Some suppliers will delve deeper into your past and ask for references from other wholesalers. It is therefore best to leave on good terms, both financially and personally, with all your previous suppliers.

If you are in a position of trust with your supplier, you are in a position to negotiate better terms than initially offered, too. This is particularly important when you are first starting out and money is tight. Cashflow can be improved no end if you can secure better terms on credit.

Good to know:

Have some basic principles in mind when thrashing out a supply contract to ensure your business is protected – and don’t be afraid to haggle. You could even use project management software to keep track of all the offers you’ve received from different suppliers to compare and ensure you end up choosing the best deals.

If you’ve chosen your supplier well, you will hopefully be dealing with them in the future, so emphasise this to them in order to secure better credit terms early on.

Alternatively to a grace period, your supplier may offer credit in the form of a percentage discount on your invoice if you pay within a fixed period such as ten days.

Credit may also be offered by way of quantity discounts, equipment loans or consignment sales ( i.e. payment only on sale of the goods).

Do wholesalers offer warranties?

Warranty: A written guarantee, issued to the purchaser of an article by its manufacturer, promising to repair or replace it if necessary within a specified period of time.

Most reputable wholesalers will offer exchanges or refunds for faulty items and would be happy to replace faulty stock, although, legally, they are not bound to do so, unlike high street stores.

There is no one specific warranty that wholesalers use as a standard internationally, and while shops are now duty-bound to give refunds or exchanges for faulty goods by the Sale of Goods Act 1979, wholesalers are not. The goods you buy however will usually have a manufacturer’s warranty which will be passed to you from the supplier once the transaction is made (unless you buy untested goods from a clearance warehouse, as they will have no warranty at all.)

Wholesalers are also able to demand that you prove the products were inadequate when you first bought them, so that’s something to keep in mind – it’s best to have as much evidence as you can when confronting these kinds of issues.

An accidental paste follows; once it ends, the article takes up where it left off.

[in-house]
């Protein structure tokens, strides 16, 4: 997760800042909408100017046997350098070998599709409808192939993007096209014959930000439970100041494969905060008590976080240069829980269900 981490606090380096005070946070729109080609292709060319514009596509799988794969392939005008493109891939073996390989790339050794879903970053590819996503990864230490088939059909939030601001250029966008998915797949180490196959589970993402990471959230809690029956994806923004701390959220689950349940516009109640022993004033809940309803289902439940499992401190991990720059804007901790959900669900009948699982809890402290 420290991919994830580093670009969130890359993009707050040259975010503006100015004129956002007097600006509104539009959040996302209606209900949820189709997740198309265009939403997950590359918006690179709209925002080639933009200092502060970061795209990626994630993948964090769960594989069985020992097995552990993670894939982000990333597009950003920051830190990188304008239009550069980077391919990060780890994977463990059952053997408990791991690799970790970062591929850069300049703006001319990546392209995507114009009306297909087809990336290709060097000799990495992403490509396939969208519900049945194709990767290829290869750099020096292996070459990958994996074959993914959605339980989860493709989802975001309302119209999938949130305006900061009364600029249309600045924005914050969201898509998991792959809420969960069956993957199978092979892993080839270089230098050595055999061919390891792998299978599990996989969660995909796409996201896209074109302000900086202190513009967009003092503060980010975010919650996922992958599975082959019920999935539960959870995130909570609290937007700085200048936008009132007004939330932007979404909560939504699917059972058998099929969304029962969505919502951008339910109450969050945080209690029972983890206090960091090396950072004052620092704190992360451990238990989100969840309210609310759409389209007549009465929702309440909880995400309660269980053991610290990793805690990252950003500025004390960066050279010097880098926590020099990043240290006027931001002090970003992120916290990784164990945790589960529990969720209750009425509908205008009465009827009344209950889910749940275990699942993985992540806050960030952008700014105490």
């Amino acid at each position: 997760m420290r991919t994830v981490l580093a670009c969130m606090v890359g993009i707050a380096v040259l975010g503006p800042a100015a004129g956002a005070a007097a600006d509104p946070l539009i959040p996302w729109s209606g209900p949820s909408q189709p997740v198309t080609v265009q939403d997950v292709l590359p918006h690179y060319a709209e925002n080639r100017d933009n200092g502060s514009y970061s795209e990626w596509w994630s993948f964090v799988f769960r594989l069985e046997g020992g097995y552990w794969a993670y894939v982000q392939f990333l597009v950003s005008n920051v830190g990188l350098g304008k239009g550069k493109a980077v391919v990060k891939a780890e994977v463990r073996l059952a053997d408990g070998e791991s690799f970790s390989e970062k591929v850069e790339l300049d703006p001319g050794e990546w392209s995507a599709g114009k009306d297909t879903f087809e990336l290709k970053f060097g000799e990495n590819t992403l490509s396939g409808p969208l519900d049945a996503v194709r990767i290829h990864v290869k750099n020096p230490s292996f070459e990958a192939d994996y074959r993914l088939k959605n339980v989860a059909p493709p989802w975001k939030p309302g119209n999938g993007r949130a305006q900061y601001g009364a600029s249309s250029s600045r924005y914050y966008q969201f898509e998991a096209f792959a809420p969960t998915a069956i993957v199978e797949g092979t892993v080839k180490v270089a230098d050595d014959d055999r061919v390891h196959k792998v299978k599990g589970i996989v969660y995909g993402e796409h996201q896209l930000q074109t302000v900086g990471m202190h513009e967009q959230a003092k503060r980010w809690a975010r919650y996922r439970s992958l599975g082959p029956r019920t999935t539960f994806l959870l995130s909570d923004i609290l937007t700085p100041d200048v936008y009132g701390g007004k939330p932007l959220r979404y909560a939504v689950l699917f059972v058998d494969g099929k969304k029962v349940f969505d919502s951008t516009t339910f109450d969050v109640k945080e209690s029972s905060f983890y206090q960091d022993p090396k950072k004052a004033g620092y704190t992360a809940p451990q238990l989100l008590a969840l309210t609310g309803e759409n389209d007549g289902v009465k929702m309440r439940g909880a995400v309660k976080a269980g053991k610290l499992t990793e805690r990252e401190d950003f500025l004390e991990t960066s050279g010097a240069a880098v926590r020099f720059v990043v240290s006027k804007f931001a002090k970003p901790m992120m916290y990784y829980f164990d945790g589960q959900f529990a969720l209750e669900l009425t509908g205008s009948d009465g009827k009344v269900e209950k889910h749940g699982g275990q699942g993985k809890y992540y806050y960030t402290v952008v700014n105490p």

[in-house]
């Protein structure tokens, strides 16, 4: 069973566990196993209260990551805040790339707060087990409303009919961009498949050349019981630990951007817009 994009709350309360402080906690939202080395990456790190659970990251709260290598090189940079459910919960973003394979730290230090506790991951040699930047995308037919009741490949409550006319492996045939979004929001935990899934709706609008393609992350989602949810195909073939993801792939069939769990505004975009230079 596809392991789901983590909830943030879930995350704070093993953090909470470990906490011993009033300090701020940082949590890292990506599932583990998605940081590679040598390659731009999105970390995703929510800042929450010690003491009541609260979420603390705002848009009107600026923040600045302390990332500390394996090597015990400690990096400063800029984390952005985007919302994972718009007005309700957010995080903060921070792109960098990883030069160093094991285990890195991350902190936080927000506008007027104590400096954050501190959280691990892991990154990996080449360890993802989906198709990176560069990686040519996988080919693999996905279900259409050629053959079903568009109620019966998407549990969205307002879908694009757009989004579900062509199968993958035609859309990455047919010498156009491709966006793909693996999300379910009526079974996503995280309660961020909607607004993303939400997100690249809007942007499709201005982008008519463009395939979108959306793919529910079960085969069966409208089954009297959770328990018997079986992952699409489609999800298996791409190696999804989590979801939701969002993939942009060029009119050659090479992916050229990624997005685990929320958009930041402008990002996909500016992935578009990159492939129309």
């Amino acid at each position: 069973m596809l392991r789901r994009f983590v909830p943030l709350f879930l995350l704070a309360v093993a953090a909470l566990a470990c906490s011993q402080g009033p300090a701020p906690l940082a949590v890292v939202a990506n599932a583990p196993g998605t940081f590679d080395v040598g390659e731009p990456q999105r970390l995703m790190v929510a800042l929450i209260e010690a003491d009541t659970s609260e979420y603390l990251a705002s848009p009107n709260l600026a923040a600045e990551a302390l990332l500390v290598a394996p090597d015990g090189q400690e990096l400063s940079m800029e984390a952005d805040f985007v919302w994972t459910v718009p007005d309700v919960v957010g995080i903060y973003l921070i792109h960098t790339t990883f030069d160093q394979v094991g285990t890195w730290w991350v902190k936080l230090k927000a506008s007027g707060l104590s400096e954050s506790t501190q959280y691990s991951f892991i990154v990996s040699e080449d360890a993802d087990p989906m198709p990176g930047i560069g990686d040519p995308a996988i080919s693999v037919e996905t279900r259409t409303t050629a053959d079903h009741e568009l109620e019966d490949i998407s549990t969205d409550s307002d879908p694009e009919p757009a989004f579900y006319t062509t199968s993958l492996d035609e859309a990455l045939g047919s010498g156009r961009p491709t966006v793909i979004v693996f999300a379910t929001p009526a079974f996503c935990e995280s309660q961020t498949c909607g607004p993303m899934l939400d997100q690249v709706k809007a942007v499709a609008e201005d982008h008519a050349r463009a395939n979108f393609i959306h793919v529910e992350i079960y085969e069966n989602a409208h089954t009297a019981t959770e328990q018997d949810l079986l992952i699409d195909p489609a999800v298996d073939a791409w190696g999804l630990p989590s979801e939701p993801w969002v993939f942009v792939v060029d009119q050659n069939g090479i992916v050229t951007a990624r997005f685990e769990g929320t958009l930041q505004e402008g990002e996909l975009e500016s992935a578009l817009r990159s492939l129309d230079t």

Ultimately, working with a wholesaler is a very fine and viable business model that anyone can start pursuing and have great success with, starting today.

It’s an easy way to get your production process started and to begin building a brand and product line that will have your consumers excited and bringing in profit to you every day. That said, fail to prepare and prepare to fail! You need to put in the initial effort to research an excellent wholesaler, then go on to brand and price your products effectively.

Frequently Asked Questions
  • Who can buy wholesale?
    Anyone can buy wholesale! While wholesale products are typically aimed at retailers (simply due to the large number of products being sold), there are no prerequisites or limitations on who can buy wholesale products.
  • Where can I find wholesalers?
    You can find wholesalers offline (locally or at trade shows), or online (through directories, trade show websites and/or the bigger online conglomerates such as Shopify, Amazon or Alibaba).
  • What can I do once I’ve found a wholesaler?
    Once you’ve found a wholesaler, it's important to establish whether they can deliver what you want at a price you can afford. From there it’s about deciding on your payment options and building trust so you can acquire the best deals moving forward with your supplier in the future.
Written by:
Stephanie Lennox is the resident funding & finance expert at Startups: A successful startup founder in her own right, 2x bestselling author and business strategist, she covers everything from business grants and loans to venture capital and angel investing. With over 14 years of hands-on experience in the startup industry, Stephanie is passionate about how business owners can not only survive but thrive in the face of turbulent financial times and economic crises. With a background in media, publishing, finance and sales psychology, and an education at Oxford University, Stephanie has been featured on all things 'entrepreneur' in such prominent media outlets as The Bookseller, The Guardian, TimeOut, The Southbank Centre and ITV News, as well as several other national publications.